University of Alaska extends comment period for proposed timber sale near Haines, Klukwan

University of Alaska announced Monday that it is extending the deadline for comment on a controversial timber sale near Haines and Klukwan by 10 more days, until May 7.

The extension for comment on the proposed 13,000-acre timber sale on university lands comes after a well-attended special Assembly meeting April 3, which resulted in requests for more time from the borough and Klukwan Tribal Council.

This map shows 13,426 acres of land scattered throughout the Haines Borough that the University of Alaska owns and is negotiating a timber sale of.
This map shows 13,426 acres of land scattered throughout the Haines Borough that the University of Alaska owns and is negotiating a timber sale of. (Courtesy of the University of Alaska)

Haines Borough Assembly Chambers were packed Tuesday evening for the special meeting to gather input on the largest proposed timber sale in the area in recent history.

Many residents expressed concerns about a rushed timeline for the project.

“The beauty of the Chilkat Valley is why I live here and what brings tourists here,” Haines resident Thom Ely said.

Ely was one of several residents that said clear-cutting and industrial scale logging would harm tourism.

“I have had a tourism business for 30 years,” Ely said. “We run tours on the Haines Highway and one of these areas is right along the highway up in the upper Valley there.”

The Borough should look into a land exchange with the university, Ely said, or a buyout of the timber rights.

Resident Haines Tormey said logging could bring much-needed jobs to the region and also be a part of the tourism economy.

“In Ketchikan, one of the main tourist attractions is the lumberjack show. Tourists don’t flee from timber and clearcutting, they’re interested in it,” Tormey said. “It is what makes Alaska, Alaska. We mine, we fish and we log.”

Tony Strong, a Tlingit man from Klukwan, said his community is very concerned that the proposed timber sale would worsen the situation of Chilkat River king and sockeye salmon, traditional foods for his people, and damage the overall ecology of the area.

“How often do we have to lose everything we have for a little bit of money, for a little bit of job for a few people? We cannot continue to do that,” Strong said. “I think we have to ask, figure out some way to make sure that we don’t lose all those resources—not just the timber but the value that comes with that, the inherent ecology.”

Klukwan Tribal Council President Kimberly Strong sent a note that was read aloud at the meeting, informing the borough that Klukwan also was requesting an extension of the comment period.

Strong wrote that Klukwan objects to the sale due to lack of information.

Logging began in the Haines area in the late 1800s and grew in the 1900s with mills operating along the waterfront into the mid-20th century.

While the last large mill closed here in the early ’80s, small-scale lumber operations continue to this day.

The local economy now relies mostly on tourism and fishing.

The University of Alaska is a land-grant university, which means the federal government gave the state land to benefit the university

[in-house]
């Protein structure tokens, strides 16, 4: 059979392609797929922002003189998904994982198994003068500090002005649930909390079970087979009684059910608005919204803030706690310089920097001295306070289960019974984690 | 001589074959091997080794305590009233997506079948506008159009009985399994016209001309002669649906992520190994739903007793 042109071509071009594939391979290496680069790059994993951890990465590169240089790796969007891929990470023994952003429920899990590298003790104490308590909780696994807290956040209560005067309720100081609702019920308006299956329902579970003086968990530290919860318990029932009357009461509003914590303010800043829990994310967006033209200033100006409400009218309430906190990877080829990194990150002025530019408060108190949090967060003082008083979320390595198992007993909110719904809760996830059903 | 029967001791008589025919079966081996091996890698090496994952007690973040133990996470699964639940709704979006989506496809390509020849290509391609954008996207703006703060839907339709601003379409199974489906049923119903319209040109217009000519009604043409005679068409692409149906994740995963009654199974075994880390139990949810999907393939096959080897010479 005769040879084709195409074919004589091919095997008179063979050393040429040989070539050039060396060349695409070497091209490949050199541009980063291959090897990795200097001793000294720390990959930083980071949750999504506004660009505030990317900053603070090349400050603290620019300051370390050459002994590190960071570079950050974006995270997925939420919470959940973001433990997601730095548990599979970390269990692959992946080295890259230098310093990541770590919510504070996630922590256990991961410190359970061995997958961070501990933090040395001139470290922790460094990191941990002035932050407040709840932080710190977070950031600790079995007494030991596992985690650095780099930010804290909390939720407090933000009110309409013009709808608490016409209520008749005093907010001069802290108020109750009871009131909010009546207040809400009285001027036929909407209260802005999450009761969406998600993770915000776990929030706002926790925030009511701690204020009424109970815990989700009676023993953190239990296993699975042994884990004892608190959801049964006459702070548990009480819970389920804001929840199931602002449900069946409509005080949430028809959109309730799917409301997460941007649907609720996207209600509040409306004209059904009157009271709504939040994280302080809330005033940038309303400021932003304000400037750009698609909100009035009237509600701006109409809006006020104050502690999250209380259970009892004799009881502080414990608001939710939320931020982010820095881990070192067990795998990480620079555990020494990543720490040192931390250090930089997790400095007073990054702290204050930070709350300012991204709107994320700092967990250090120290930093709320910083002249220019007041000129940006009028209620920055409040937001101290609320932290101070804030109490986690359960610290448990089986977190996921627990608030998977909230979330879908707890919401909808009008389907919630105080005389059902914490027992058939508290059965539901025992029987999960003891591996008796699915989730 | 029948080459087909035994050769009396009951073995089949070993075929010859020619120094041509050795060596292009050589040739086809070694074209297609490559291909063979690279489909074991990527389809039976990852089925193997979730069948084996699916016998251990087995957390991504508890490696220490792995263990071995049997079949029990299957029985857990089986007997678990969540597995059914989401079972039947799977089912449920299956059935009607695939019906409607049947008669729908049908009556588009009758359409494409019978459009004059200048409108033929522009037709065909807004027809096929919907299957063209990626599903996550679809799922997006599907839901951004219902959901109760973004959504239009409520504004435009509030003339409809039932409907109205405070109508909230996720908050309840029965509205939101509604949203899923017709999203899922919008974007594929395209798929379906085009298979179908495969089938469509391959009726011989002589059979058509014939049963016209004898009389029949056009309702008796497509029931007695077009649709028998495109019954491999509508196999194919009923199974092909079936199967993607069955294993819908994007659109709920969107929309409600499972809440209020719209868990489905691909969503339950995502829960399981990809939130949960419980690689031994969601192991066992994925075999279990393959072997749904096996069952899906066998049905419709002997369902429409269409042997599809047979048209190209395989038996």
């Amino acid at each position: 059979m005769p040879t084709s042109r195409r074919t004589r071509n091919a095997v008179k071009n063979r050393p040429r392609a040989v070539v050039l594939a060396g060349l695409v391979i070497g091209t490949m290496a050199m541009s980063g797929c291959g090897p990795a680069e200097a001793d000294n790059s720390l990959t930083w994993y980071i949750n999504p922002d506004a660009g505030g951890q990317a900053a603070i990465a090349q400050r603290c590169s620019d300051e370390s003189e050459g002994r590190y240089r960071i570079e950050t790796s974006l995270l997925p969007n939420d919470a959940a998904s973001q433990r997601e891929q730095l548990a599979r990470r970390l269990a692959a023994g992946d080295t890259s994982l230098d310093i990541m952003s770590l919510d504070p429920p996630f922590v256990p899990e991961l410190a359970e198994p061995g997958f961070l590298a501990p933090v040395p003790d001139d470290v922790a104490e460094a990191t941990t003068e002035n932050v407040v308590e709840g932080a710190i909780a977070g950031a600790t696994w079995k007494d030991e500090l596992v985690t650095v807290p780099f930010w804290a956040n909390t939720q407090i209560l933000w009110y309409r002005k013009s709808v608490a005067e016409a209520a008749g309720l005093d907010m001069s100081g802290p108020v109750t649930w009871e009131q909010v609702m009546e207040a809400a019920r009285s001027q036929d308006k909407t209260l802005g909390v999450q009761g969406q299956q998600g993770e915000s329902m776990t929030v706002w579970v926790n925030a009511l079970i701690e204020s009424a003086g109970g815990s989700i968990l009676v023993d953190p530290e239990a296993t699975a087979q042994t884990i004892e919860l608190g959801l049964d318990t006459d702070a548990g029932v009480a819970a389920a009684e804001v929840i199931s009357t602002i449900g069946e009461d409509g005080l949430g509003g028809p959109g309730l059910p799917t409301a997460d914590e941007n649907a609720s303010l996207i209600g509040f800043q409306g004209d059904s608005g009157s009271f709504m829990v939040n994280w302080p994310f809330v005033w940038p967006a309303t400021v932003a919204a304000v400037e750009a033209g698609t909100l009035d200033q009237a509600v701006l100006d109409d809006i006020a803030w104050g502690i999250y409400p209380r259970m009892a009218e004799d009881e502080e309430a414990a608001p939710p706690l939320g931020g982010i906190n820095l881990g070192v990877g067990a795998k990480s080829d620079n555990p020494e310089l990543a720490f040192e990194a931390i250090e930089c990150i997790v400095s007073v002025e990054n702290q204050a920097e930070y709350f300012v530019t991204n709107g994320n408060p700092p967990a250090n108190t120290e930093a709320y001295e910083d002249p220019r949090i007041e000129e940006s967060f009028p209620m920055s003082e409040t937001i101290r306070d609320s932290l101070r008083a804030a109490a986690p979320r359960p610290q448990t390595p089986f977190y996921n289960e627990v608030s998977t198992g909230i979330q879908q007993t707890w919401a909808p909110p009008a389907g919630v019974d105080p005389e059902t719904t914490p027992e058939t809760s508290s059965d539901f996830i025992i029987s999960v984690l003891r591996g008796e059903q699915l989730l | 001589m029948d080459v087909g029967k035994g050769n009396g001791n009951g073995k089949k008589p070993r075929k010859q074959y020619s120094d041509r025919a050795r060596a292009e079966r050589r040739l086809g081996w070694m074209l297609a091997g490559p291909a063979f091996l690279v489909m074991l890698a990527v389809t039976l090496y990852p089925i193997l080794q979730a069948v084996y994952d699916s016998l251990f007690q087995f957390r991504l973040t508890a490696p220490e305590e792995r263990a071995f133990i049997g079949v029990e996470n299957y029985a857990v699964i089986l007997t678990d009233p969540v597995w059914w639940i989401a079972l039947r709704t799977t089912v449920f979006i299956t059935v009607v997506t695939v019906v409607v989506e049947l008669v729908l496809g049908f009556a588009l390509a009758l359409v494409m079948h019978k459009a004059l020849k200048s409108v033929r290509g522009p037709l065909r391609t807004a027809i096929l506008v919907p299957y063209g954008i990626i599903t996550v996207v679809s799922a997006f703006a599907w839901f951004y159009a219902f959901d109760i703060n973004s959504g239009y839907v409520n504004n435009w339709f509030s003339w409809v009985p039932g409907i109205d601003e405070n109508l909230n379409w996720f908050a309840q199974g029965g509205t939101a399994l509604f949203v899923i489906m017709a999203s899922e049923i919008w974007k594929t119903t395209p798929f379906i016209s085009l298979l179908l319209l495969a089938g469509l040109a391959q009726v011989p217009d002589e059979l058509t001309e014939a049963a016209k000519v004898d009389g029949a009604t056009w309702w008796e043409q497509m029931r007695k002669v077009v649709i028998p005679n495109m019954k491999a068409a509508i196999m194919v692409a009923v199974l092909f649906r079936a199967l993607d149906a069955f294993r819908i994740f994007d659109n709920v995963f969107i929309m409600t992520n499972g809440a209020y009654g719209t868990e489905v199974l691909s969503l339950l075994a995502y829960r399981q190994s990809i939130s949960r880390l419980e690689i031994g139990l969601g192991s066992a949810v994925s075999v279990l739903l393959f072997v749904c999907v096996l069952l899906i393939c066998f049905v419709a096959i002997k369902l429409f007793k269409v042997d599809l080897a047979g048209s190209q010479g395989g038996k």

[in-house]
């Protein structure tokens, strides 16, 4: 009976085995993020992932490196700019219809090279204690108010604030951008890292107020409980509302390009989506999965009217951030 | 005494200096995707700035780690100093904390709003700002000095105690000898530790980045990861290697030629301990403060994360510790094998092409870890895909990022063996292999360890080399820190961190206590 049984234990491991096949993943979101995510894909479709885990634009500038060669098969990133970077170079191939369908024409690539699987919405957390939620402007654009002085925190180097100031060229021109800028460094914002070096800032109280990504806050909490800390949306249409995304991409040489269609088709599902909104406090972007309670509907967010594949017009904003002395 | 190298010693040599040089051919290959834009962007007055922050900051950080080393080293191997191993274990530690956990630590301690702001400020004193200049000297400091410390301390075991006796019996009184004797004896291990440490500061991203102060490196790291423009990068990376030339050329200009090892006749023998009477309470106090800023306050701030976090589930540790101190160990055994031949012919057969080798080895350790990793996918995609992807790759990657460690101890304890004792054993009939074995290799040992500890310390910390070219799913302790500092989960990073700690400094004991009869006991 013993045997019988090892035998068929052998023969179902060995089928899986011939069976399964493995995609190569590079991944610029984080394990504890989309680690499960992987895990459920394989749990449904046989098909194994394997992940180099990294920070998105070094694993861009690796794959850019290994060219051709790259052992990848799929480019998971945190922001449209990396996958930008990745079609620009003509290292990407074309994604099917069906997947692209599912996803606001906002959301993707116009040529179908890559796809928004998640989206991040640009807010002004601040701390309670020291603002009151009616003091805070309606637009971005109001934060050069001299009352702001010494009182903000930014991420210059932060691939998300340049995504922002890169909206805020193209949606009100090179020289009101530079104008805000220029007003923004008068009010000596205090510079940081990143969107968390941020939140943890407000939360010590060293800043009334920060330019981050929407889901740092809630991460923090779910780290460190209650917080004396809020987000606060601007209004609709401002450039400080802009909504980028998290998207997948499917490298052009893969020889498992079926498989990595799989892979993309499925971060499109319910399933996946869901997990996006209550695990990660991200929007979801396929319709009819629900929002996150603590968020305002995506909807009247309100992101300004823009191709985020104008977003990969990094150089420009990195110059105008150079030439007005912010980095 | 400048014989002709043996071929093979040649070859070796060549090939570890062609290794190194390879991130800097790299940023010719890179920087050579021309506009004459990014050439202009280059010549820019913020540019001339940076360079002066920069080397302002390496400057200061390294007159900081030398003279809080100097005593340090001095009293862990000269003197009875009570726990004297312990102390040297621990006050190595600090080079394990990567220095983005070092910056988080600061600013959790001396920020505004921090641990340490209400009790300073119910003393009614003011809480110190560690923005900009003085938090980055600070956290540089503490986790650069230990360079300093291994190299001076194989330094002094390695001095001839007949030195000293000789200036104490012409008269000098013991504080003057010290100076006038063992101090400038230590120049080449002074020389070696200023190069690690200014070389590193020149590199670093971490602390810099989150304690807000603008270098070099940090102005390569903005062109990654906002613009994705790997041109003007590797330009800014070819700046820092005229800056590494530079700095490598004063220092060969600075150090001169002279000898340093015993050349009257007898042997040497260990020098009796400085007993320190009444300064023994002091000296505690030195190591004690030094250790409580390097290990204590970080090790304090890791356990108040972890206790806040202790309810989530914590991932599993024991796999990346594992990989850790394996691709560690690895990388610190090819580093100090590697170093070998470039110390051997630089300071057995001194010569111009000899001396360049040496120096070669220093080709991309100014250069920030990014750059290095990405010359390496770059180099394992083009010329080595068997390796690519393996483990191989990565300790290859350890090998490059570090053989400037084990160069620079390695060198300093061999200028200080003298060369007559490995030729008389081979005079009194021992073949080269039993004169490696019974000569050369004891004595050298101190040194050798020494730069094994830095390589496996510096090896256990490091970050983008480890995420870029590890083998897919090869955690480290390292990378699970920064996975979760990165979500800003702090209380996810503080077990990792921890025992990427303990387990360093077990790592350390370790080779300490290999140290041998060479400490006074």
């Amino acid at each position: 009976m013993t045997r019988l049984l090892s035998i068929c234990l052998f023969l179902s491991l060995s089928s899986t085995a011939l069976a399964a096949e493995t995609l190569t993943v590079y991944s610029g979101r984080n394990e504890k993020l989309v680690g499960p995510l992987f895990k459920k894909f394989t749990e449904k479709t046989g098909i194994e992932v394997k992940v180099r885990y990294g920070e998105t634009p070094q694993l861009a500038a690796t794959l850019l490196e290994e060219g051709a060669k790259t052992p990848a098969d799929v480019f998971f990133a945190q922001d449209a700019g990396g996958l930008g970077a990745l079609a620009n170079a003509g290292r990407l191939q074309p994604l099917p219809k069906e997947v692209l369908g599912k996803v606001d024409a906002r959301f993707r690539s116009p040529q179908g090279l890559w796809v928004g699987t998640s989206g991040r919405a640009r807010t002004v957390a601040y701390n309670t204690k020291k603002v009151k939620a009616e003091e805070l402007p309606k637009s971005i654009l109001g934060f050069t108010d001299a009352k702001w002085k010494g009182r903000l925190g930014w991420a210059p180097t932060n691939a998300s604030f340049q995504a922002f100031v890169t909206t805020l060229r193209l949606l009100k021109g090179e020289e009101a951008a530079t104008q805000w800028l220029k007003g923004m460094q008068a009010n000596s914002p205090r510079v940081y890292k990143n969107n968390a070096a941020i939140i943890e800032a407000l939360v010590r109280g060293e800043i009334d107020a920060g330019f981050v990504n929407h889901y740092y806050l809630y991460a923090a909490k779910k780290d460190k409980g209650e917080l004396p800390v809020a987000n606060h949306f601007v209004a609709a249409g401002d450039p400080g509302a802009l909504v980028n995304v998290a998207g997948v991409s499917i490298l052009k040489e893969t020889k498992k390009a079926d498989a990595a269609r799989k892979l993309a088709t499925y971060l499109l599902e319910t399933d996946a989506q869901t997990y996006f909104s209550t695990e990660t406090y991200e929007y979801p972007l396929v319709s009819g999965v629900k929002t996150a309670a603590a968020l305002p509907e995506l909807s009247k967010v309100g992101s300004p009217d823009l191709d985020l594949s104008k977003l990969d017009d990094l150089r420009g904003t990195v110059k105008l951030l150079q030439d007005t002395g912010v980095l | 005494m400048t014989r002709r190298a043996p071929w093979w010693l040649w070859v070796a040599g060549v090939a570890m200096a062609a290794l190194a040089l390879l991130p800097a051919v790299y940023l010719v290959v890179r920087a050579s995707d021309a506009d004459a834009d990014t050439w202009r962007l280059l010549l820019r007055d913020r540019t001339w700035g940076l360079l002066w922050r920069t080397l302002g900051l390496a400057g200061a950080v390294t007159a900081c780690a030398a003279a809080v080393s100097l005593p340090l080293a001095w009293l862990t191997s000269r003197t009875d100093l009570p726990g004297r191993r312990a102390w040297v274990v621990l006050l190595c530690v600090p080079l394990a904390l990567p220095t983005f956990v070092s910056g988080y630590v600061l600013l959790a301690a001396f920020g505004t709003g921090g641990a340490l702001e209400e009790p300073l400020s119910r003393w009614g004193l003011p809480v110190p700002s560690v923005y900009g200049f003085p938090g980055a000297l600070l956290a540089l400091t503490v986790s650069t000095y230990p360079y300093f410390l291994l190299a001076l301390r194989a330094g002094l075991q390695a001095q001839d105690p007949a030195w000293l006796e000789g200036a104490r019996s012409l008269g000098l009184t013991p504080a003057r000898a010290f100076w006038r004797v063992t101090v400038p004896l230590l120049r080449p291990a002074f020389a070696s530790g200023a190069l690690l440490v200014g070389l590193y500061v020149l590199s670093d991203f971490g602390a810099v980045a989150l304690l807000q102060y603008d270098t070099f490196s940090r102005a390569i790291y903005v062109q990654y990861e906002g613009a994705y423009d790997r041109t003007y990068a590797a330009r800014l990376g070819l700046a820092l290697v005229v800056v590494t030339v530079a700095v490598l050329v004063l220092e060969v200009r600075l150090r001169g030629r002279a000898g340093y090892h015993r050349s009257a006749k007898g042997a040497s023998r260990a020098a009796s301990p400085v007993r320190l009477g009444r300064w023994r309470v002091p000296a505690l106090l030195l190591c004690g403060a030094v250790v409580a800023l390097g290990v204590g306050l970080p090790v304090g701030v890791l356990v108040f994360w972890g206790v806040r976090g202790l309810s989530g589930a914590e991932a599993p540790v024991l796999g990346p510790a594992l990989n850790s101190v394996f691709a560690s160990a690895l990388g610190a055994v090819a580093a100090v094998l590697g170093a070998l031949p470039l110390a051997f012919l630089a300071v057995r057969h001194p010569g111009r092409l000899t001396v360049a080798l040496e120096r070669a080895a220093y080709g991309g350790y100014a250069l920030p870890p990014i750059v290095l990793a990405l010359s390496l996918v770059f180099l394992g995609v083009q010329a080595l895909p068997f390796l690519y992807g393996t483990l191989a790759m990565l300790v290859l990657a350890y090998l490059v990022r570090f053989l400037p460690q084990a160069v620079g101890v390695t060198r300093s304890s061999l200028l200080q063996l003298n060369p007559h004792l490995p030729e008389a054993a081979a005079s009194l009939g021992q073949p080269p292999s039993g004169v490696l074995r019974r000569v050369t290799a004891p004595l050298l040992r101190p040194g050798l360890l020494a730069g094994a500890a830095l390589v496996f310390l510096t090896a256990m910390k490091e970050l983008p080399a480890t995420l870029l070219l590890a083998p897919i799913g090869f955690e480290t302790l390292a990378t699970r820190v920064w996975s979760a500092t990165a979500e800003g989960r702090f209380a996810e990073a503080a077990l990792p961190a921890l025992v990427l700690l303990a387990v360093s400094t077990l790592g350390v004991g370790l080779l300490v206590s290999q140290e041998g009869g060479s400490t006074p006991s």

The acreage was originally selected by the state in 1954, prior to statehood and the Alaska Native Claims Settlement Act and was eventually deeded to the University of Alaska in the 1980s.

The university announced March 28 it was entering into a negotiated timber sale on 13,400 acres of that land scattered throughout the borough.

The 10-year deal is estimated to produce 150 million board feet.

It comes on the heels of the university’s attempted 400-acre timber sale on the Chilkat Peninsula. No bids were received on that controversial proposal.

The university said it will develop that land for a residential subdivision.

The most common refrain at Tuesday’s meeting was that Haines residents need more information about the university’s plans. Some felt the University was fast-tracking the project.

University of Alaska President Jim Johnsen recently said the university system cannot withstand continued budget cuts.

The university’s annual budget has declined by more than $60 million since 2014.

Kathleen Menke said at Tuesday’s meeting that she was alarmed by the lack of process.

“For the university to say that they are coming here on the 26th after the deadline for public comment is just not adequate public process,” Menke said.

The university had set the date of April 19, for public comment to be received and has now extended it until after a April 26 meeting with the Alaska Department of Forestry with representatives of the university and the public in Haines.

University officials said they recognize that extending the deadline for comments until after the scheduled open house meeting will allow more opportunity for the public to make informed comments on the project.

Many at Tuesday’s meeting said they worry about the University’s plan to award a contract so quickly, including John Norton.

“I’m not against the idea of logging, but what raised some level of concern for me was that idea, when I read that they were going to award the contract for this cut in July,” Norton said.

The university plans to award a contract for the timber sale by the end of July.

KHNS - Haines

KHNS is our partner station in Haines. KTOO collaborates with partners across the state to cover important news and to share stories with our audiences.

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